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Screwing up email the White House way

While the Harris County Sheriff’s Office has shown itself to be quite proficient at inappropriately deleting emails, for a real lesson in how it’s done you’ve got to turn to the White House.

For President Bush, who expresses disdain for e-mail, the White House system of electronic record-keeping is a good match.

Even if Bush used e-mail, it might get lost in the problem-plagued White House computer system.

“I don’t want you reading my personal stuff,” the president explained to newspaper editors three years ago on why he doesn’t send electronic messages.

On Capitol Hill and in federal court, a congressional committee and two private groups are pushing for information on how the White House has handled its e-mail for the past six years and whether officials there complied with records-retention laws.

The picture emerging from testimony and court filings is one of disregard for fundamental principles that well-run private companies adhere to routinely. By one estimate, over 1,000 days of e-mail are missing from various White House offices.

“I would call this negligence,” said Mark Epstein, director of technical services for Cataphora Inc., a California company that specializes in retrieval and analysis of electronic information.

The White House’s first mistake, Epstein and other technical experts say, was moving to a new e-mail setup without first setting up an archiving system that would allow speedy, reliable searches and recovery of electronic messages.

“This is the first time I’ve personally run across this kind of process for archiving; the White House relied on human beings to do specific manual processes on a regular basis and I would not recommend it,” said William Tolson, who has consulted on e-mail problems for hundreds of companies and state and local governments.


The White House e-mail troubles began in 2002 with a decision to upgrade electronic message capabilities and move from Lotus Notes to Microsoft Exchange.

Prior to launching Microsoft Exchange for e-mail, there should have been full-scale testing of an archiving system, e-mail experts said. In addition, both the existing archiving system and a new one should have run at the same time until the new system was fully proven.


Lawyers say the shortcomings in the White House’s system would have prompted major legal problems had the White House been operating in the private sector.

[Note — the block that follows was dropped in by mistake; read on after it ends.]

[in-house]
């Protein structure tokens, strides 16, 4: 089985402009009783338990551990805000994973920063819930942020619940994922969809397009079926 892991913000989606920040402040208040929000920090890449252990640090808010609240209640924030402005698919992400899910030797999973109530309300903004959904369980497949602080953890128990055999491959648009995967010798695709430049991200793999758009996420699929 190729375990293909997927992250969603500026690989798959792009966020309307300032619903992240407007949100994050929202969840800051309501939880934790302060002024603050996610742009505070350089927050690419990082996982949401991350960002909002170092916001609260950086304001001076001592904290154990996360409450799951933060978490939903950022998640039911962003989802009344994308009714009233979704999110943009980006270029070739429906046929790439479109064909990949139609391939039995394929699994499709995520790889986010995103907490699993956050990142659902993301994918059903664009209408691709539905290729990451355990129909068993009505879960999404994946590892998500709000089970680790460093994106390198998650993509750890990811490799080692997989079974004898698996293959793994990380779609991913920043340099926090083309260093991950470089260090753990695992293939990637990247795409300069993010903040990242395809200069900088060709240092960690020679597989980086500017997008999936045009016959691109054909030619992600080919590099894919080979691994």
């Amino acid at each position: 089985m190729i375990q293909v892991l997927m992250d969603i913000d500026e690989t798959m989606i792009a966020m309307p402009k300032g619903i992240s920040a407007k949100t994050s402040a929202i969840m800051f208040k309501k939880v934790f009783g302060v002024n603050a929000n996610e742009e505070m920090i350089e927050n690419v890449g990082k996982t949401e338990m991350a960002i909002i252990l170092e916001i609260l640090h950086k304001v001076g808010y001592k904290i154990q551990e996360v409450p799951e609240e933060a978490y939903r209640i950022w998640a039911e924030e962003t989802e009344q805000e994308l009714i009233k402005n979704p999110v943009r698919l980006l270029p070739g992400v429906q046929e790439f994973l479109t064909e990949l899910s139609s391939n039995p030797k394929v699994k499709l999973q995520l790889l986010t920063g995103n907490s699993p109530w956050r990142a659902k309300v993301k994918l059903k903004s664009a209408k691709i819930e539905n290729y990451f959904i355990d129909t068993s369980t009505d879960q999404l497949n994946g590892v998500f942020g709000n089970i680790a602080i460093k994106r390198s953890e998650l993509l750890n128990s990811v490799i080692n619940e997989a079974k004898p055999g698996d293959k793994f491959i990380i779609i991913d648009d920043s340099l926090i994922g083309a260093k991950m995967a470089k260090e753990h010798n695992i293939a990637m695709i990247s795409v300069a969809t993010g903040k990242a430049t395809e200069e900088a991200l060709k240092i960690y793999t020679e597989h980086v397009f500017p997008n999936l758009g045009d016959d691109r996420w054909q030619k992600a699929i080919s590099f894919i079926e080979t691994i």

“The penalties for regulated companies that have failed to implement effective e-mail archive solutions have been quite severe, penalties often imposed by branches of the federal government,” said James K. Wagner Jr., a lawyer and co-founder of DiscoverReady LLC, a firm that assists companies in gathering and reviewing electronic documents.

So a few things went wrong. Big deal, could have happened to anyone. I mean, sure, in the real world you’d get fired, and maybe sued or arrested, but this is the Bush administration. I figure there’s a Presidential Medal of Freedom in it for someone.

Besides, it’s not like there was anything important in those three years’ worth of emails. Right?

In a sworn declaration, White House official Theresa Payton told the court on Jan. 16 that “substantially all” e-mails from 2003 to 2005 should be contained on back-up computer tapes.

However, at a hearing of the House Oversight and Government Reform Committee on Feb. 26, the panel’s Democrats released a White House document that called that claim into question.

E-mail was missing from a White House archive for the period of Sept. 30-Oct. 6, 2003 from the office of Vice President Dick Cheney, the White House document states. The backup tape covering that seven-day period was not created until Oct. 21, 2003, raising the possibility that e-mail was missing from the earlier period. That time span was in the earliest days of the Justice Department’s probe into whether anyone at the White House leaked the CIA identity of Valerie Plame. Cheney’s chief of staff, I. Lewis “Scooter” Libby, was eventually convicted by a jury of four felonies in the leak probe.

See? Nothing to see here, move along. I mean, if we can’t trust our elected officials to take care of their secret communications, whom can we trust? AP link via FDL.

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One Comment

  1. Casey OBrien says:

    I am not a Bush fan, but it seems that if all government email is in the public domain, then it will not be utilized by government personnel. This would make governmental operations even less efficient than they are now, and inhibit the ability of personnel distributing information to other personnel. For example, one police agency from transmitting information to another.